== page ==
Firmly Unsure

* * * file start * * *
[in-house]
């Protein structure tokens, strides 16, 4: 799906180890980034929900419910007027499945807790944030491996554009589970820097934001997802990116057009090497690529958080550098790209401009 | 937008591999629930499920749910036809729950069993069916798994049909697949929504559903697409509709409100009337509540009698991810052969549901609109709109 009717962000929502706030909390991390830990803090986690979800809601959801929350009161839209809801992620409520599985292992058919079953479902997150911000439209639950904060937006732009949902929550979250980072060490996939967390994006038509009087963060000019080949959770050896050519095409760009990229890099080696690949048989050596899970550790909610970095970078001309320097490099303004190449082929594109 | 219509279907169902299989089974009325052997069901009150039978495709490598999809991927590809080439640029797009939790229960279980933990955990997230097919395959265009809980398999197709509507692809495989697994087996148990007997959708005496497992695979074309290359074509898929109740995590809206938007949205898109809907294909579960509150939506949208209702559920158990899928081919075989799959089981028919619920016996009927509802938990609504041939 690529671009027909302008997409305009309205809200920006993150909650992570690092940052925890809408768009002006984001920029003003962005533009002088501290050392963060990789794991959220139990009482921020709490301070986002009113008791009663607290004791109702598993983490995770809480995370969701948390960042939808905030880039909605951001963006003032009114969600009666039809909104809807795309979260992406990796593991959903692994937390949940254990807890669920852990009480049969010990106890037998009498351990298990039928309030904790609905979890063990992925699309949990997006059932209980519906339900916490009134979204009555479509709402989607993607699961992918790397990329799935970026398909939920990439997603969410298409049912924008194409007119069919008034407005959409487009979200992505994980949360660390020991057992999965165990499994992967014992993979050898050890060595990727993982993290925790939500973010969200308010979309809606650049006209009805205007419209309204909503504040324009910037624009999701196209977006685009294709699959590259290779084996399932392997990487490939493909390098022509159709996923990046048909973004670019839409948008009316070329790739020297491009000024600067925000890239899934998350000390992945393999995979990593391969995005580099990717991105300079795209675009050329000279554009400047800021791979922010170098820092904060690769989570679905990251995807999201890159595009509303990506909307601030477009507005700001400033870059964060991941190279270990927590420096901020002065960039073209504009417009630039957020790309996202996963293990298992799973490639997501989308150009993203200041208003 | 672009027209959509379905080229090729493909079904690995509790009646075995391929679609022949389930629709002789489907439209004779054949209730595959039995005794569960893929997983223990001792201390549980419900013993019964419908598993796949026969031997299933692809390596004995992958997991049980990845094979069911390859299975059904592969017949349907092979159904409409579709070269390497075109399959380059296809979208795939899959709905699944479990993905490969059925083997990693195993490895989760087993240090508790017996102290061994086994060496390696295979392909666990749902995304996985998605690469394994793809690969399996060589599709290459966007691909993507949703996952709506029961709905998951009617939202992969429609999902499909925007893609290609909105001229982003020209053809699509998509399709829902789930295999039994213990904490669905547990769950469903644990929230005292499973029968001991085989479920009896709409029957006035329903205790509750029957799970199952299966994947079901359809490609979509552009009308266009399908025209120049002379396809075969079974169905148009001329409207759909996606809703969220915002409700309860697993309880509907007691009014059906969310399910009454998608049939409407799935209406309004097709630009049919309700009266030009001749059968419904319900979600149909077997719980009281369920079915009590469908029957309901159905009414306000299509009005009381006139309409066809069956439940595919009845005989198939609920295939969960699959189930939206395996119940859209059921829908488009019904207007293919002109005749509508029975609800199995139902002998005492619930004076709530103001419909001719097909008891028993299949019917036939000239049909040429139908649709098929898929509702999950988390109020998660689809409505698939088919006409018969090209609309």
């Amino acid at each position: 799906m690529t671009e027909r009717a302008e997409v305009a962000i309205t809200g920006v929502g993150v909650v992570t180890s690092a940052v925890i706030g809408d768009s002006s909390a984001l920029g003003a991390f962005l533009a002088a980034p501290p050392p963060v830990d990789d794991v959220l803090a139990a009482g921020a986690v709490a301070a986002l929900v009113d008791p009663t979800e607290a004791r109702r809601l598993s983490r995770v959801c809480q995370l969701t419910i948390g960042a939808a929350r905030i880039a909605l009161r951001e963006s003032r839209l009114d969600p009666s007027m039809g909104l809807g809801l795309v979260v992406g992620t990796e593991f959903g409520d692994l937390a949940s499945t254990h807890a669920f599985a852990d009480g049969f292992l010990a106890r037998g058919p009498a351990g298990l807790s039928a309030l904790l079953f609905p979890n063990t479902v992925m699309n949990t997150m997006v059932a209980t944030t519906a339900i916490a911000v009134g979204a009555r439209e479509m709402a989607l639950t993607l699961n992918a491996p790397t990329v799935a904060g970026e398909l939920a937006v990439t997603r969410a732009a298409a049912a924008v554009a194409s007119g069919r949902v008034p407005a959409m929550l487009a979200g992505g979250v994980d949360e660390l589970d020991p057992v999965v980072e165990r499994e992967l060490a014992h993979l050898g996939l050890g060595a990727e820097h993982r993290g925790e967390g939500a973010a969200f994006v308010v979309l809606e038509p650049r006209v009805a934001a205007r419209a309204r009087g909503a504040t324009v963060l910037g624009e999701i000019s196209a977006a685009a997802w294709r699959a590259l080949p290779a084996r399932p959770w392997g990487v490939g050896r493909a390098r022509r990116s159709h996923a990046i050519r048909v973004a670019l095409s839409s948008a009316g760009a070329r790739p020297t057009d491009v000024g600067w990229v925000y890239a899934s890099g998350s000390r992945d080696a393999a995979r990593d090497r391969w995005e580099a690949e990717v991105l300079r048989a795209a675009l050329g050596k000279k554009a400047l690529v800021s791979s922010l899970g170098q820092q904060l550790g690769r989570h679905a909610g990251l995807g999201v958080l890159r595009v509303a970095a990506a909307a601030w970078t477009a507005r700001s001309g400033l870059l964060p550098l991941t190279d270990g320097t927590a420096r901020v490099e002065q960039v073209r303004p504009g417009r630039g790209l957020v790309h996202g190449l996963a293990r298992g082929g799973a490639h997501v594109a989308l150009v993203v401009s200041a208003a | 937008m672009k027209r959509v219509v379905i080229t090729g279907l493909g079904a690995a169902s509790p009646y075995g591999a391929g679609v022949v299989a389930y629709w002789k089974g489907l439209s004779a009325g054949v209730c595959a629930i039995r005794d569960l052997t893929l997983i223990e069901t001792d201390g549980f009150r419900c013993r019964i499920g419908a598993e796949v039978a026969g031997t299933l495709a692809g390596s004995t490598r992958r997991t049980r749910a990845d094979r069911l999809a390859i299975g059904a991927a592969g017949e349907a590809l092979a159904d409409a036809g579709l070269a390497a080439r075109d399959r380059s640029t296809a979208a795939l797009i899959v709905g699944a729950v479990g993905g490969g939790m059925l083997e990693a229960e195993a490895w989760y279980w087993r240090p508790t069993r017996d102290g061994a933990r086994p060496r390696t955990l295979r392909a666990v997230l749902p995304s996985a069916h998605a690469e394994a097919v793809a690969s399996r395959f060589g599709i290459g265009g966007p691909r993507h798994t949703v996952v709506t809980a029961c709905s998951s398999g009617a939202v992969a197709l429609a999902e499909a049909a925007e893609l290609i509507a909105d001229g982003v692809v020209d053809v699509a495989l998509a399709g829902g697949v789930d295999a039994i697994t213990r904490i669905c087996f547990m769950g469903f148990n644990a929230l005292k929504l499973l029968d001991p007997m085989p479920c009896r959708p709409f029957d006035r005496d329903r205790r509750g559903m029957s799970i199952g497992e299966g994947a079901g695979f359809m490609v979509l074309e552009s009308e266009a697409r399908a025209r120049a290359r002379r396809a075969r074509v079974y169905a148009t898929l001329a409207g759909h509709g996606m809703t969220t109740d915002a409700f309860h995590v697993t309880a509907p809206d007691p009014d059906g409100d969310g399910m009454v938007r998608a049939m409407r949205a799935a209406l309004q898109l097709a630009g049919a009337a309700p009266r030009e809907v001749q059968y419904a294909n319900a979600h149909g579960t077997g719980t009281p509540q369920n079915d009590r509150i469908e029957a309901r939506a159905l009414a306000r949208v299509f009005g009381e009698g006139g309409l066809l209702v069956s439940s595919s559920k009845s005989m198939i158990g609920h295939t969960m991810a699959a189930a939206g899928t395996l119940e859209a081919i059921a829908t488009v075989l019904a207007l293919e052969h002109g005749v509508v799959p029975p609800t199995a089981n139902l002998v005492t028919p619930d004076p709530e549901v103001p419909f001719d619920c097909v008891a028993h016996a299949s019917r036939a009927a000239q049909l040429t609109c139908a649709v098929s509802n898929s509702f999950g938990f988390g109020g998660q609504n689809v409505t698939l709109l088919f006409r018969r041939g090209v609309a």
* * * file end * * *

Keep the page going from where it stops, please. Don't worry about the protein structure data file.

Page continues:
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NEW YORK CITY: Industry analysts and journalists alike came up with very different interpretations of Alan Greenspan's Thursday speech on the state of the economy. "Greenspan Hints Fed Will Let Rates Stand" was the headline in Friday's Washington Post, while USA Today preferred "Greenspan Hints at New Rate Increase." The New York Times went with a literal "Greenspan Defends Fed's Rate Policy." Meanwhile, bond traders hit the phones with sell orders, betting that a May 20th rise in interest rates was in the cards. Friday, by the time stock markets opened, investors were following the Post's view that Greenspan's remarks mean a rise is now less likely. The Dow quickly ran up 57 points after the opening bell, then fell 100 points, then rose again to finish the day up 32.91 at 7,169.53. The best interpretation, says TIME's Adam Zagorin, lies somewhere in between the headlines. "What Greenspan said is while he doesn't seem to think a rate increase is necessary, he wouldn't hesitate to push for one if conditions warranted it." The debate centers on whether the Fed believes the economy is overheating in a way that would lead to inflationary pressures. Many economists believe that an overzealous central bank obsessed with fighting inflation could tighten credit too much, halting nearly seven years of economic expansion. Greenspan himself provided few clues, saying that while the Fed remains ready to raise rates if necessary, inflation currently remains low and potentially inflationary economic growth is expected to slow. For now, Wall Street seems to be betting that the Fed will not raise rates, concluding as many economists have suggested that US is in for a mild slowdown after an unexpectedly rapid first quarter growth spurt.